In this issue of Company Director, Ken Henry AC, chair of National Australia Bank and former Secretary of the Treasury, suggests an intriguing thought experiment: “Let’s just pretend government doesn’t exist.
How would our conversation go? There’d be no point in writing up a list of demands. Whatever our aspirations for Australia’s future, why don’t we try to solve some of these problems ourselves?”
The pressing need for a reform agenda continues to concern directors. The challenge for directors and leaders in the business and not-for-profit communities is how we contribute to Australia’s reform agenda independently of government.
It’s almost a year since AICD Chairman Elizabeth Proust FAICD opened the 2017 Australian Governance Summit with the observation that business and government have a shared responsibility for driving a reform agenda, commenting, “It is not reasonable or credible to grumble that government doesn’t listen to the needs of business, if business isn’t acting as a partner in helping to find solutions. We cannot point to government and say the problems … are government’s problems to solve alone.”
That approach of greater engagement and collaboration between business and government underpinned AICD’s 2017 Blueprint for Growth, particularly for fostering innovation. In our 2018 Blueprint, we will assess how the reform agenda has progressed and whether Dr Henry’s thought experiment is becoming the reality for private and NFP sectors.
For any government to deliver reform takes a shared vision that impels the electorate to accept short-term consequences, often at the expense of one group, for long-term gains that are typically shared across the community. Reform requires a consensus around a long-term transition plan to manage the impacts of structural change on the community.
Instead, we are experiencing a polarisation in the electorate, exacerbated by social media; a drift away from the major political parties and widely shared consensus; and a short-term, faster pace in the media focused on creating content.
After a prolonged period of economic growth, only dim memories remain of the economic structures that inhibit national prosperity, the benefits as well as costs of structural change, and the courage needed to undertake significant economic reform.
Crucially, there is a significant and profound lack of trust in our political system generally, its capacity to frame bipartisan long-term policy positions, and entrenched low expectations of the contribution government will make to the nation’s prosperity and reform agenda.
Across the wide community of directors in the AICD, private sector and NFP boards appear to have greater capacity than government to engage stakeholders, and to be less constrained than public sector boards to engage the community. Perhaps this is why commentary is increasingly about boards and the business community being asked to weigh into social debates, to frame their decisions around community impact and take public positions on social issues outside their core business. The emphasis has shifted to the benefits from stronger stakeholder engagement and how neglecting community reputation can lead to significant brand damage and financial consequences.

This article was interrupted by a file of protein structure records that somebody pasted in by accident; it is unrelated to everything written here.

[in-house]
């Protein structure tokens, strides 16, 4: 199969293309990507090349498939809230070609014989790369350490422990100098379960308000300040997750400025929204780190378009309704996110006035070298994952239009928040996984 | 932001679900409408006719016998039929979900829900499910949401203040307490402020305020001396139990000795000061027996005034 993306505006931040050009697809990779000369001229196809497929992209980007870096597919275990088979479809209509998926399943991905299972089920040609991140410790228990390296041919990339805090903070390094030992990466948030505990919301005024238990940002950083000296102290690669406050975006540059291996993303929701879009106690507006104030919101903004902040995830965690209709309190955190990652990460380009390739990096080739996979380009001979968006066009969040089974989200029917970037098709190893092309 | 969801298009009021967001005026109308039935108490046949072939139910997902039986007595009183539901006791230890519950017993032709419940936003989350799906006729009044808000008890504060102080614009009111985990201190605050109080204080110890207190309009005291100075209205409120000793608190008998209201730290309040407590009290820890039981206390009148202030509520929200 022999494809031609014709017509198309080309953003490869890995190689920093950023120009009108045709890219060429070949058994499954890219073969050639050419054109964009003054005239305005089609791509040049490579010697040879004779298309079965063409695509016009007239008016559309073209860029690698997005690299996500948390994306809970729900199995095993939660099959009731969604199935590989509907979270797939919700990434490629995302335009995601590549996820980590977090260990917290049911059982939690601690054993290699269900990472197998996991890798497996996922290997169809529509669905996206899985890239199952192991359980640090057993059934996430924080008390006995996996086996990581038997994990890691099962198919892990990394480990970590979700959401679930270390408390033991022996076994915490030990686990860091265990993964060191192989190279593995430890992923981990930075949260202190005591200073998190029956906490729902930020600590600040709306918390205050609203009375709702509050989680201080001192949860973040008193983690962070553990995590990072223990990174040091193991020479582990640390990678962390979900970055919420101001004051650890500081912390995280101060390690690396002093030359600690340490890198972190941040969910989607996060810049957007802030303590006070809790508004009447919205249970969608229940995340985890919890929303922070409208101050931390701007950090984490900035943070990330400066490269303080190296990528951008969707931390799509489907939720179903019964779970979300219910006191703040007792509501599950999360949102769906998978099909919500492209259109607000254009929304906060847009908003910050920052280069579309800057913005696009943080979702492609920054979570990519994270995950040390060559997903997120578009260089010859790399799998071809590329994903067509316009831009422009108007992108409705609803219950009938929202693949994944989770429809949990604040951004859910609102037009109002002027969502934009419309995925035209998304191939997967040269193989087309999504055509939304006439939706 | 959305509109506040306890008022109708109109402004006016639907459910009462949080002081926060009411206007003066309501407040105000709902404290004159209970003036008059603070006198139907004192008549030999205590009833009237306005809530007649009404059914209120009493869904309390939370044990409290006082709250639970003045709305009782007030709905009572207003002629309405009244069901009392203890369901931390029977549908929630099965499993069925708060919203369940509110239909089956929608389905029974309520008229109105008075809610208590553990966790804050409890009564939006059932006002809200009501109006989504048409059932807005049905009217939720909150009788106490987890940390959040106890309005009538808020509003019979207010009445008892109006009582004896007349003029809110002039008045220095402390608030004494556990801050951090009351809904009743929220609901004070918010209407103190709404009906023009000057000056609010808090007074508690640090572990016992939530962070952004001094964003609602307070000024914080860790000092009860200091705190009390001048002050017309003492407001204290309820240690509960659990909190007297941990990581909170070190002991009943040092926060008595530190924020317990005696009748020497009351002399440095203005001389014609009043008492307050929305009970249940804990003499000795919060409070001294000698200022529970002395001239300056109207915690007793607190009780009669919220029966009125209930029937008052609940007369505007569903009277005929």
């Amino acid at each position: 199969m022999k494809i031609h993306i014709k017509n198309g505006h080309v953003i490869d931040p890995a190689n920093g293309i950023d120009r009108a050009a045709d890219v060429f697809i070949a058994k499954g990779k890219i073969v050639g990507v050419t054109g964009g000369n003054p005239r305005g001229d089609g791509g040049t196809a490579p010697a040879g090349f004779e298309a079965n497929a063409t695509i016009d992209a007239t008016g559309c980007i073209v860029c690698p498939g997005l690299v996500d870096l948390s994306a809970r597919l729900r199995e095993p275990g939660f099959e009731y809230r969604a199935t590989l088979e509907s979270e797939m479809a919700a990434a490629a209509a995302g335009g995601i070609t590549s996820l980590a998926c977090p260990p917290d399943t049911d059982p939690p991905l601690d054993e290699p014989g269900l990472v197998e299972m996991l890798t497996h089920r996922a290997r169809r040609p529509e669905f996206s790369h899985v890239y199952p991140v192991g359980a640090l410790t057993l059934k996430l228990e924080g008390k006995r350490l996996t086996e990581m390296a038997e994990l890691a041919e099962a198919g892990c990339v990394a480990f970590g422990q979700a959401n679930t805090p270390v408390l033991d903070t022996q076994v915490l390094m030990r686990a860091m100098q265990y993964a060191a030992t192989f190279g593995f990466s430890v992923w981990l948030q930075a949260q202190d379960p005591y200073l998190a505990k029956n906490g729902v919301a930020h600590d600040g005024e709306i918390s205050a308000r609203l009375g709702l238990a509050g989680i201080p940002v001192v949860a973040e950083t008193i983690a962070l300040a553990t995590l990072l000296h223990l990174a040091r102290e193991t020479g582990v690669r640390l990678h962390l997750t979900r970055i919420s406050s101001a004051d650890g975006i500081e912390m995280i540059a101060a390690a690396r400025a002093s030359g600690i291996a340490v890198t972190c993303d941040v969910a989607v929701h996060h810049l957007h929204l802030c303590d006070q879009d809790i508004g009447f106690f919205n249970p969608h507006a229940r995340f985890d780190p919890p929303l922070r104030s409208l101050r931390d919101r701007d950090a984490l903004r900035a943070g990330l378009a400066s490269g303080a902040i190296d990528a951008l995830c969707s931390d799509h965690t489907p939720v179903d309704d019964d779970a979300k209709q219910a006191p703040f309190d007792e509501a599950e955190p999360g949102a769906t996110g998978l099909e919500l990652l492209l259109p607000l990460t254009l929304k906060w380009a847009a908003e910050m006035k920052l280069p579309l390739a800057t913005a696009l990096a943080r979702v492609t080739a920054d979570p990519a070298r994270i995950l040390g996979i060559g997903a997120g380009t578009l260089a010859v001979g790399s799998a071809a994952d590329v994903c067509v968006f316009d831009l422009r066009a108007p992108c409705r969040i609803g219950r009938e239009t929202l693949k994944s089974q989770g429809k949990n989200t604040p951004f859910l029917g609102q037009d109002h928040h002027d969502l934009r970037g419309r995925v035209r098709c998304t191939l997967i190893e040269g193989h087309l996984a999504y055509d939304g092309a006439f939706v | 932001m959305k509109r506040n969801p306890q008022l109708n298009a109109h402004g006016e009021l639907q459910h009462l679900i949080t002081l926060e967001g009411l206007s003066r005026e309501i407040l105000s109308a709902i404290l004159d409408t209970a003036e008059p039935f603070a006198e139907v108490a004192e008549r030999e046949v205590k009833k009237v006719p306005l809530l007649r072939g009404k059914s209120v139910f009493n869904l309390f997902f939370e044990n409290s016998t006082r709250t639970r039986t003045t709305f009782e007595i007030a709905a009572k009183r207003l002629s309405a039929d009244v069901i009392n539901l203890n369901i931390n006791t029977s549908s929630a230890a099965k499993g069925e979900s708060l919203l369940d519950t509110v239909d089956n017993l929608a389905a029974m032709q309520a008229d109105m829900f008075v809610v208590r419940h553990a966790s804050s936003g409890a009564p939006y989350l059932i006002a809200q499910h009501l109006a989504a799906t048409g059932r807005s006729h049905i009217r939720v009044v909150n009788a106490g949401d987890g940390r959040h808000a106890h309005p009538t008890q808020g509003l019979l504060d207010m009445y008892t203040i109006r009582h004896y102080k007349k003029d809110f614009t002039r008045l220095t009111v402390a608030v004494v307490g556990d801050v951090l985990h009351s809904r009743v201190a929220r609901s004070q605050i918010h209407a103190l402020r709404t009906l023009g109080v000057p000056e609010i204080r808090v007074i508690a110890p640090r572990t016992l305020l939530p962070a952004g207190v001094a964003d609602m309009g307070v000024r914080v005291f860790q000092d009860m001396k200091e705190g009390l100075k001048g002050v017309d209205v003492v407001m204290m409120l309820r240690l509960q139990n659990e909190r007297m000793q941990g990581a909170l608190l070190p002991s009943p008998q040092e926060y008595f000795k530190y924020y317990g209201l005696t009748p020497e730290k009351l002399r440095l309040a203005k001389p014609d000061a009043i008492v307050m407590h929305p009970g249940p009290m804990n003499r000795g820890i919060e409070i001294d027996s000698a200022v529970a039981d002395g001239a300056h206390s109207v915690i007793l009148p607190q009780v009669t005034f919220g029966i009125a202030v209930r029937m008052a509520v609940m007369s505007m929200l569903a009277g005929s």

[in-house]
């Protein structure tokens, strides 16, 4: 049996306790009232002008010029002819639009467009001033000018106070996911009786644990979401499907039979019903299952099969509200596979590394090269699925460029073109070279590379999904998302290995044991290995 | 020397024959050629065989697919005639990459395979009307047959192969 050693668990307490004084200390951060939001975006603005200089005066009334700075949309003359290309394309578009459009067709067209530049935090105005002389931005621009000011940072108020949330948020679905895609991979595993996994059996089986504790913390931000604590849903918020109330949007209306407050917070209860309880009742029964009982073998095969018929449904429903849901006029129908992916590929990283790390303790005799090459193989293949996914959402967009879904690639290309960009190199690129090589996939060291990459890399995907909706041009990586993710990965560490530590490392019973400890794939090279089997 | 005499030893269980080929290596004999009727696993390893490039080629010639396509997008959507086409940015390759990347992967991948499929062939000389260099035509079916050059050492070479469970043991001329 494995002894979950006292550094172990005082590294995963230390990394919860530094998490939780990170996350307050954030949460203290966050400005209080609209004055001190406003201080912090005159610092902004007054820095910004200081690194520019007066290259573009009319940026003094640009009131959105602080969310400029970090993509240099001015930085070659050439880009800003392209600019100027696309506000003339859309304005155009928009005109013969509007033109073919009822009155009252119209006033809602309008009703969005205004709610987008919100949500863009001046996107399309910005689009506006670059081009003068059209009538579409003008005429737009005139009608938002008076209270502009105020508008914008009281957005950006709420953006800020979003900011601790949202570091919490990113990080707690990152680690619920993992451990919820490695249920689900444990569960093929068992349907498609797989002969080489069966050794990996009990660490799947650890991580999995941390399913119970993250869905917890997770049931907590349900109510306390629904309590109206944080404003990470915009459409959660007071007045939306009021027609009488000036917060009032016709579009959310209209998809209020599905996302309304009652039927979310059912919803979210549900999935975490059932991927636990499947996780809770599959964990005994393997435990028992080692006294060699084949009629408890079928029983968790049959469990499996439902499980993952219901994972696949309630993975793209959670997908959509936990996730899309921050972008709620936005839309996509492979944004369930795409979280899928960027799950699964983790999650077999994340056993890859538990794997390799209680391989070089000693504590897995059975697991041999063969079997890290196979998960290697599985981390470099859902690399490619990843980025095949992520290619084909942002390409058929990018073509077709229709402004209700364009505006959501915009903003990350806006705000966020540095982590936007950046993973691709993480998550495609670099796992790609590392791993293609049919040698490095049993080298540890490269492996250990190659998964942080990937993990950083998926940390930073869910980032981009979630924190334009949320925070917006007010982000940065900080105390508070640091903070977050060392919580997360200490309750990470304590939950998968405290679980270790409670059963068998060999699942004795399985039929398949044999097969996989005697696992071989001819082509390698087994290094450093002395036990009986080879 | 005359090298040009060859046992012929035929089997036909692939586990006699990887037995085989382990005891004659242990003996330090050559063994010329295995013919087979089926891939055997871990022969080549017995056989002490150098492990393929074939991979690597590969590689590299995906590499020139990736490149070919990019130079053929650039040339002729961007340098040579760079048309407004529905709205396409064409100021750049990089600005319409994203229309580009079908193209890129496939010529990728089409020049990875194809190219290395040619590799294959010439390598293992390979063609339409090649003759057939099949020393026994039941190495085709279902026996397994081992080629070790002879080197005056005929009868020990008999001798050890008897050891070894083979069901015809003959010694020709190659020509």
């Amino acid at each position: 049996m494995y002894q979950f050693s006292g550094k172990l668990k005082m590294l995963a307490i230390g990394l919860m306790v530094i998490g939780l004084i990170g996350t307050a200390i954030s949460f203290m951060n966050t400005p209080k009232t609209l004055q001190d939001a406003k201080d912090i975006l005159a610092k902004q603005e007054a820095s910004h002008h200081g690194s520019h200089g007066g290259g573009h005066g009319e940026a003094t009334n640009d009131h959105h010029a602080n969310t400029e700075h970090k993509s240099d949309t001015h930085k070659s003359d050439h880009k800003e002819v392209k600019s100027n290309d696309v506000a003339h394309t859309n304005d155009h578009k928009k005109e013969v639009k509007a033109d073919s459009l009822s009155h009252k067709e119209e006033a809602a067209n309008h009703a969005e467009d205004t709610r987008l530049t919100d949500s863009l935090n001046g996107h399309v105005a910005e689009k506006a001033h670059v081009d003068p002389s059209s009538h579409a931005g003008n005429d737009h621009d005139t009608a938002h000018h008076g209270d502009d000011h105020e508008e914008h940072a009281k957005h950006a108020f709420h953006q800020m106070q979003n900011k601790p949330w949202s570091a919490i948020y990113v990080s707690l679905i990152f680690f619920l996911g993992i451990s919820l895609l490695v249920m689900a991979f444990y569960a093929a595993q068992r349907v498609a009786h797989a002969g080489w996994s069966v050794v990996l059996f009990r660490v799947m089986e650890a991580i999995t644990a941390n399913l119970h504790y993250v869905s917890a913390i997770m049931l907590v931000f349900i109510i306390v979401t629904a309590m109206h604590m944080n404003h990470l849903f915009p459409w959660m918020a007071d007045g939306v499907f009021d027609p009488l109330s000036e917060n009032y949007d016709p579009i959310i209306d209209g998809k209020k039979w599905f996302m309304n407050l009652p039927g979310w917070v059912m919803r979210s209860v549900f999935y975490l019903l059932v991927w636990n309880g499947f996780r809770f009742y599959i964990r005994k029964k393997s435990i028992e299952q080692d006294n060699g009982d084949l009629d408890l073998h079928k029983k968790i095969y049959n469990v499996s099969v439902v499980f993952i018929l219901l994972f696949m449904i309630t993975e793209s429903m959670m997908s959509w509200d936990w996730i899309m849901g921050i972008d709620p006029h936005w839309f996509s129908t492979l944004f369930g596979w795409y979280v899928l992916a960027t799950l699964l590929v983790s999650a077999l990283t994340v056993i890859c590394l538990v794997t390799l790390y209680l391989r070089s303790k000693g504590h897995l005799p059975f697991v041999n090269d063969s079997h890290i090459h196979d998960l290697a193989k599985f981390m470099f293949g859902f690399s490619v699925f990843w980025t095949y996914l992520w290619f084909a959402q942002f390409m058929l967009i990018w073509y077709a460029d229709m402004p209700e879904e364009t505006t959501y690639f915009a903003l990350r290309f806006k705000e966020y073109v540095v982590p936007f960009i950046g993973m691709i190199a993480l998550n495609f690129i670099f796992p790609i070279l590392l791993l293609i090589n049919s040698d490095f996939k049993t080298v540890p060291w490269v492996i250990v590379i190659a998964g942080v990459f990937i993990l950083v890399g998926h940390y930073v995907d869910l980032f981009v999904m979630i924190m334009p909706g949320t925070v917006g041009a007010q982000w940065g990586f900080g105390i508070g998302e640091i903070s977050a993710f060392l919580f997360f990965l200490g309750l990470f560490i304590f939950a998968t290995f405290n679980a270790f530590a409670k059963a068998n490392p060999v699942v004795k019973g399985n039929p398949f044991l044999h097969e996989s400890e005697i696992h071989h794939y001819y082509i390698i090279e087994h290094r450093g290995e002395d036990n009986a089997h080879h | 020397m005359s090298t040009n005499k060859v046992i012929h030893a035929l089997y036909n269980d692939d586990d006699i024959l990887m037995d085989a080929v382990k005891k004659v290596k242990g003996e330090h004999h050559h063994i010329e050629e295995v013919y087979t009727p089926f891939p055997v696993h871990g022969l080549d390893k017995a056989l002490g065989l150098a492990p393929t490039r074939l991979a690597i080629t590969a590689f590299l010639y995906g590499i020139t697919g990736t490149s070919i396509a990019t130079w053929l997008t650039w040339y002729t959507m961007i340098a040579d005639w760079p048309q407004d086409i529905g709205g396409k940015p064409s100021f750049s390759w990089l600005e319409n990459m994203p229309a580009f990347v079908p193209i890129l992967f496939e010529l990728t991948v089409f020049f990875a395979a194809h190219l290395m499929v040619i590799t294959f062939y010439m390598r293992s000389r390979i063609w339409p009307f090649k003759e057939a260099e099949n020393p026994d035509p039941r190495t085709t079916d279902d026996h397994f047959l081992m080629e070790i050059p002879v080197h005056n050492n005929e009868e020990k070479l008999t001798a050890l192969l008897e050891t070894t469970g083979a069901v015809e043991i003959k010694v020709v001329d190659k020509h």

'Businesspeople' or 'community'?
Nicola Roxon GAICD, a non-executive director of Dexus and Bupa, and a former federal minister, comments in this issue that national leaders “are marked as either ‘businesspeople’ or ‘community’ when, of course, we are all in the community.” Directors sense their role is evolving and they are framing their decisions to balance growth-enhancing innovations against workforce and demographic challenges, and the long-term implications for a community, including security and privacy. Given the speed of advances in technologies like artificial intelligence, how will directors balance the expectations of the community and the interests of their organisation? When directors consider social issues, what framework should they apply to represent the interests of the organisation? And if directors develop a reform agenda outside government, how do they engage with government to implement that agenda?
At the 2018 AGS in March, we have developed a program to address the question: How can directors — from every sector — work for better business and community outcomes?
To frame the discussion, we have built the conference around the themes: trust, innovation and sustainability. Breakout sessions and networking events will help you engage with your fellow directors. And as the largest gathering of directors and governance professionals in the Southern Hemisphere, the AGS has a great line-up joining keynote speaker Dr Henry, including Sam Mostyn MAICD, Rt Hon John Key, Pru Bennett, David Thodey FAICD and Alison Watkins. I look forward to seeing you there.
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